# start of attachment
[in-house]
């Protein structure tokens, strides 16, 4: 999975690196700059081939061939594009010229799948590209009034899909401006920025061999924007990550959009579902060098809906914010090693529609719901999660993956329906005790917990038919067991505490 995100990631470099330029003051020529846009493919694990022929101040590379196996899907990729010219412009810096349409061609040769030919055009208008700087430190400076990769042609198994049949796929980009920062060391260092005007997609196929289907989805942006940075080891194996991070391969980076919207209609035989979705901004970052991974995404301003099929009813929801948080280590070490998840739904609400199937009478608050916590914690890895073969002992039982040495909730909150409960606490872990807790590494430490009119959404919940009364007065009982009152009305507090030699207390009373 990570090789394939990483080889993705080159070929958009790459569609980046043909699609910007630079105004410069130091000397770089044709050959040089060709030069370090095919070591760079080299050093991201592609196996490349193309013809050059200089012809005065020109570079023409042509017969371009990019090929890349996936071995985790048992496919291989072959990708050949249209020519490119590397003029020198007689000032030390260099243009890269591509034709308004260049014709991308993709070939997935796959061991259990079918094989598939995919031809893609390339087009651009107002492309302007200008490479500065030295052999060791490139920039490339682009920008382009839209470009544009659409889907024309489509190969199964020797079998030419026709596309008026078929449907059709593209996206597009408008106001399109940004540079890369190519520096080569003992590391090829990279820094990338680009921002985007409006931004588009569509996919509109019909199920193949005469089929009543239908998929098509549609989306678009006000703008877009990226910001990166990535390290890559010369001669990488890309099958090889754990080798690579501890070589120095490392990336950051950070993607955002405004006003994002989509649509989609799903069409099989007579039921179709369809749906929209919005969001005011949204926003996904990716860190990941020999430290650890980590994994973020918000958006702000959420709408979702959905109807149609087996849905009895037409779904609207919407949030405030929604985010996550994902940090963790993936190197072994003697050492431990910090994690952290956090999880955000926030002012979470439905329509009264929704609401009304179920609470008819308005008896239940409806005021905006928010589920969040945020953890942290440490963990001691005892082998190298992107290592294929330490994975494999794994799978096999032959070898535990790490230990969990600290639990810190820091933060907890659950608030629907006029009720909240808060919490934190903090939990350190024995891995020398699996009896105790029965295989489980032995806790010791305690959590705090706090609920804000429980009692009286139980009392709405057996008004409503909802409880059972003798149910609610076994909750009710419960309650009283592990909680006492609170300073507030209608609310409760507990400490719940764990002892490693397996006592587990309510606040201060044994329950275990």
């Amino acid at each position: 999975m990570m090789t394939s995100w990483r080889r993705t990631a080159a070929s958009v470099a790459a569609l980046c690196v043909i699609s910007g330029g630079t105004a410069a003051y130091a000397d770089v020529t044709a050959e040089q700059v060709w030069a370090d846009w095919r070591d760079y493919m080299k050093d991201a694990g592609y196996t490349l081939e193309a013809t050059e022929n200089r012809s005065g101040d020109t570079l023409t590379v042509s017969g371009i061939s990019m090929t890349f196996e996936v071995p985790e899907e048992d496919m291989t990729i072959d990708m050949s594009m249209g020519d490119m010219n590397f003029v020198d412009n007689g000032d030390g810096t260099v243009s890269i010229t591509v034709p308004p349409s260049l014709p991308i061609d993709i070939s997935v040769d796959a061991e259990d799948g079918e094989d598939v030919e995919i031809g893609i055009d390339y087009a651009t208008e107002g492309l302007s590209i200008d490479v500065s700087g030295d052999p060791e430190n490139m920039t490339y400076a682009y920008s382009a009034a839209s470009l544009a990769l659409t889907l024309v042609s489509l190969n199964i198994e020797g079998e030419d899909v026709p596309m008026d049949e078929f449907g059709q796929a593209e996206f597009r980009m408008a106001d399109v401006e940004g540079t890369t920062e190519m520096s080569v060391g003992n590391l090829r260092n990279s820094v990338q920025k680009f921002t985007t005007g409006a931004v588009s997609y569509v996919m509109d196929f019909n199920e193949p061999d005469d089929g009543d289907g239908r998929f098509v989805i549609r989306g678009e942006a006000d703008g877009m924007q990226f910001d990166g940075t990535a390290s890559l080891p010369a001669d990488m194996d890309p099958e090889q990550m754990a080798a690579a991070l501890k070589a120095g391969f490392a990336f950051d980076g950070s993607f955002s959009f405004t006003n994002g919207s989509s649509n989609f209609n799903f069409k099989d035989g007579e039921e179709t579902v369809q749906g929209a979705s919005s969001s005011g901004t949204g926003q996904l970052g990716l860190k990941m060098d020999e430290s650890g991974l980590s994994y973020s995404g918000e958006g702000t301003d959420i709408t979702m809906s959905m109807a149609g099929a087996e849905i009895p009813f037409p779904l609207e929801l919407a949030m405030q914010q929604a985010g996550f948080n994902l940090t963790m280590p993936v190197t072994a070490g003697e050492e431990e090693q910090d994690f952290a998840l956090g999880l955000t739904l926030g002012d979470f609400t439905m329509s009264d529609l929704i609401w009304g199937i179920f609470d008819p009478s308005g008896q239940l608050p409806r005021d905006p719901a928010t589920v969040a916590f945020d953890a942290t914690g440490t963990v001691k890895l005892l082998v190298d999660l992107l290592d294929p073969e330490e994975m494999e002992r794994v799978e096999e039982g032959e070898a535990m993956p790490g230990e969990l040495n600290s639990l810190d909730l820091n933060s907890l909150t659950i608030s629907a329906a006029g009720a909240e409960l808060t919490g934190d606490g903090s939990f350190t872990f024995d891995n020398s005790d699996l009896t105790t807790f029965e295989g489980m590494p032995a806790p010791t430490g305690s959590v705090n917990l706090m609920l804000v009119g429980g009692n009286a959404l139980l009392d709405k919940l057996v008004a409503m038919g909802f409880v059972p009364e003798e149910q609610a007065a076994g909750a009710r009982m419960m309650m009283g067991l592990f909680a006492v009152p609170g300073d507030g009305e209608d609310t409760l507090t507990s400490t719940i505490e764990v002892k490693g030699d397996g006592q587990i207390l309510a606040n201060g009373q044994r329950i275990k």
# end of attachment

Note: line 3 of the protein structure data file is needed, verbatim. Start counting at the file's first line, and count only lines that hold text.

């Amino acid at each position: 999975m990570m090789t394939s995100w990483r080889r993705t990631a080159a070929s958009v470099a790459a569609l980046c690196v043909i699609s910007g330029g630079t105004a410069a003051y130091a000397d770089v020529t044709a050959e040089q700059v060709w030069a370090d846009w095919r070591d760079y493919m080299k050093d991201a694990g592609y196996t490349l081939e193309a013809t050059e022929n200089r012809s005065g101040d020109t570079l023409t590379v042509s017969g371009i061939s990019m090929t890349f196996e996936v071995p985790e899907e048992d496919m291989t990729i072959d990708m050949s594009m249209g020519d490119m010219n590397f003029v020198d412009n007689g000032d030390g810096t260099v243009s890269i010229t591509v034709p308004p349409s260049l014709p991308i061609d993709i070939s997935v040769d796959a061991e259990d799948g079918e094989d598939v030919e995919i031809g893609i055009d390339y087009a651009t208008e107002g492309l302007s590209i200008d490479v500065s700087g030295d052999p060791e430190n490139m920039t490339y400076a682009y920008s382009a009034a839209s470009l544009a990769l659409t889907l024309v042609s489509l190969n199964i198994e020797g079998e030419d899909v026709p596309m008026d049949e078929f449907g059709q796929a593209e996206f597009r980009m408008a106001d399109v401006e940004g540079t890369t920062e190519m520096s080569v060391g003992n590391l090829r260092n990279s820094v990338q920025k680009f921002t985007t005007g409006a931004v588009s997609y569509v996919m509109d196929f019909n199920e193949p061999d005469d089929g009543d289907g239908r998929f098509v989805i549609r989306g678009e942006a006000d703008g877009m924007q990226f910001d990166g940075t990535a390290s890559l080891p010369a001669d990488m194996d890309p099958e090889q990550m754990a080798a690579a991070l501890k070589a120095g391969f490392a990336f950051d980076g950070s993607f955002s959009f405004t006003n994002g919207s989509s649509n989609f209609n799903f069409k099989d035989g007579e039921e179709t579902v369809q749906g929209a979705s919005s969001s005011g901004t949204g926003q996904l970052g990716l860190k990941m060098d020999e430290s650890g991974l980590s994994y973020s995404g918000e958006g702000t301003d959420i709408t979702m809906s959905m109807a149609g099929a087996e849905i009895p009813f037409p779904l609207e929801l919407a949030m405030q914010q929604a985010g996550f948080n994902l940090t963790m280590p993936v190197t072994a070490g003697e050492e431990e090693q910090d994690f952290a998840l956090g999880l955000t739904l926030g002012d979470f609400t439905m329509s009264d529609l929704i609401w009304g199937i179920f609470d008819p009478s308005g008896q239940l608050p409806r005021d905006p719901a928010t589920v969040a916590f945020d953890a942290t914690g440490t963990v001691k890895l005892l082998v190298d999660l992107l290592d294929p073969e330490e994975m494999e002992r794994v799978e096999e039982g032959e070898a535990m993956p790490g230990e969990l040495n600290s639990l810190d909730l820091n933060s907890l909150t659950i608030s629907a329906a006029g009720a909240e409960l808060t919490g934190d606490g903090s939990f350190t872990f024995d891995n020398s005790d699996l009896t105790t807790f029965e295989g489980m590494p032995a806790p010791t430490g305690s959590v705090n917990l706090m609920l804000v009119g429980g009692n009286a959404l139980l009392d709405k919940l057996v008004a409503m038919g909802f409880v059972p009364e003798e149910q609610a007065a076994g909750a009710r009982m419960m309650m009283g067991l592990f909680a006492v009152p609170g300073d507030g009305e209608d609310t409760l507090t507990s400490t719940i505490e764990v002892k490693g030699d397996g006592q587990i207390l309510a606040n201060g009373q044994r329950i275990k």